route the one or more user notifications within the local proximal cloud in response to the one or more processors determining that the one or more user notifications do not have a high severity or criticality level; and
route the one or more user notifications to a proximal cloud external to the first personal space in response to the one or more processors determining that a message acknowledging the one or more user notifications has not been received prior to a time-to-live associated with the one or more user notifications expiring.
18. The apparatus recited in claim 15, wherein the transmitter is further configured to route the one or more user notifications to a proximal cloud external to the first personal space in response to the one or more users present in the local proximal cloud having a low ranking in a user hierarchy.
19. The apparatus recited in claim 15, wherein the one or more processors are further configured to ascertain a number of IoT devices to receive the one or more user notifications according to the determined severity or criticality level in combination with user context information based on the user activity and proximity trail.
20. The apparatus recited in claim 11, wherein the one or more processors are further configured to update the user activity and proximity trail according to a message received at the receiver to acknowledge the one or more user notifications, wherein the user activity and proximity trail is updated to confirm that the one or more users are in current proximity to the second IoT device.
21. The apparatus recited in claim 11, wherein the apparatus comprises a device that provides gateway functionality in the IoT environment.
22. The apparatus recited in claim 11, wherein the apparatus comprises a server.
23. An apparatus, comprising:
means for configuring a plurality of Internet of Things (IoT) devices to monitor for user presence in an IoT environment having a plurality of personal spaces in which the plurality of IoT devices are located;
means for tracking indicators that the plurality of IoT devices send within the IoT environment when the user presence is detected, wherein each indicator sent within the IoT environment relates to at least one of an active trailing event in which one or more users directly or indirectly interacted with one of the plurality of IoT devices or a passive trailing event in which the one or more users were detected in proximity to one of the plurality of IoT devices equipped with a user proximity or presence sensor;
means for establishing a user activity and proximity trail from the tracked indicators sent within the IoT environment over a recent time period such that the established user activity and proximity trail reflects knowledge about one or more activities and one or more locations of the one or more users over the recent time period;
means for receiving one or more user notifications from a first IoT device among the plurality of IoT devices in the IoT environment, wherein the first IoT device is located in a first one of the plurality of personal spaces and the one or more user notifications are related to a change in a current operational state at the first IoT device;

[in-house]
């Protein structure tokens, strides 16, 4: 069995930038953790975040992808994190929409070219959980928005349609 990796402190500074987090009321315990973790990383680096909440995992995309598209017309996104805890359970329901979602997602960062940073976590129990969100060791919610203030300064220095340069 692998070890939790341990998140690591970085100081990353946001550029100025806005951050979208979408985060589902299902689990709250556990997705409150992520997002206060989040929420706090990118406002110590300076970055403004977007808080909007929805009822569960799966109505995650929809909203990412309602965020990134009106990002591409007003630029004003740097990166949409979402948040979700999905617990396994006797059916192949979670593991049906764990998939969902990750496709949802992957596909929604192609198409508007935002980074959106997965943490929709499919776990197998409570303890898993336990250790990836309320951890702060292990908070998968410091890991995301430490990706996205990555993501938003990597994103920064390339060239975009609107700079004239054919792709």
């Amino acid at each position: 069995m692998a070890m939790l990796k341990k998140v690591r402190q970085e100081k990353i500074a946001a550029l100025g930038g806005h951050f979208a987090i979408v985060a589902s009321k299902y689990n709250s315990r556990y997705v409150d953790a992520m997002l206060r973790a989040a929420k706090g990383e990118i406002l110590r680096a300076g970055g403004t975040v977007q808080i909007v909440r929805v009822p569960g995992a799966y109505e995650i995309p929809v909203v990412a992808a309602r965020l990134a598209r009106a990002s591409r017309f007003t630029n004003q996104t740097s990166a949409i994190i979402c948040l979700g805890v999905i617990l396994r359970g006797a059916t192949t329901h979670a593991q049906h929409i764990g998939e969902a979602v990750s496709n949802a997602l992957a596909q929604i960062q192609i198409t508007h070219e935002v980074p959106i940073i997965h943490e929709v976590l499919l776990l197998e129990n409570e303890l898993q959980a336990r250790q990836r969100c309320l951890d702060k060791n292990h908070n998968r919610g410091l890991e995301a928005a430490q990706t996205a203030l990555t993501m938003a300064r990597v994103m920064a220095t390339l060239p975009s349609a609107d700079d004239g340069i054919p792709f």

means for determining that the one or more users are present in a second one of the plurality of personal spaces based on a probabilistic determination with reference to the established user activity and proximity trail and behavior patterns of the one or more users; and
means for routing the one or more user notifications to a second IoT device located in the second personal space based on the second IoT device having one or more capabilities suitable to inform the one or more users about the change in the current operational state at the first IoT device.
24. A non-transitory computer-readable storage medium having computer-executable instructions for routing Internet of Things (IoT) notifications recorded thereon, wherein executing the computer-executable instructions on a processor causes the processor to:
configure a plurality of IoT devices to monitor for user presence in an IoT environment having a plurality of personal spaces in which the plurality of IoT devices are located;
track indicators that the plurality of IoT devices send within the IoT environment when the user presence is detected, wherein each indicator sent within the IoT environment relates to at least one of an active trailing event in which one or more users directly or indirectly interacted with one of the plurality of IoT devices or a passive trailing event in which the one or more users were detected in proximity to one of the plurality of IoT devices equipped with a user proximity or presence sensor;
establish a user activity and proximity trail from the tracked indicators sent within the IoT environment over a recent time period such that the established user activity and proximity trail reflects knowledge about one or more activities and one or more locations of the one or more users over the recent time period;
receive one or more user notifications from a first IoT device among the plurality of IoT devices in the IoT environment, wherein the first IoT device is located in a first one of the plurality of personal spaces and the one or more user notifications are related to a change in a current operational state at the first IoT device; and
determine that the one or more users are present in a second one of the plurality of personal spaces based on a probabilistic determination with reference to the established user activity and proximity trail and behavior patterns of the one or more users; and
route the one or more user notifications to a second IoT device located in the second personal space based on the second IoT device having one or more capabilities suitable to inform the one or more users about the change in the current operational state at the first IoT device.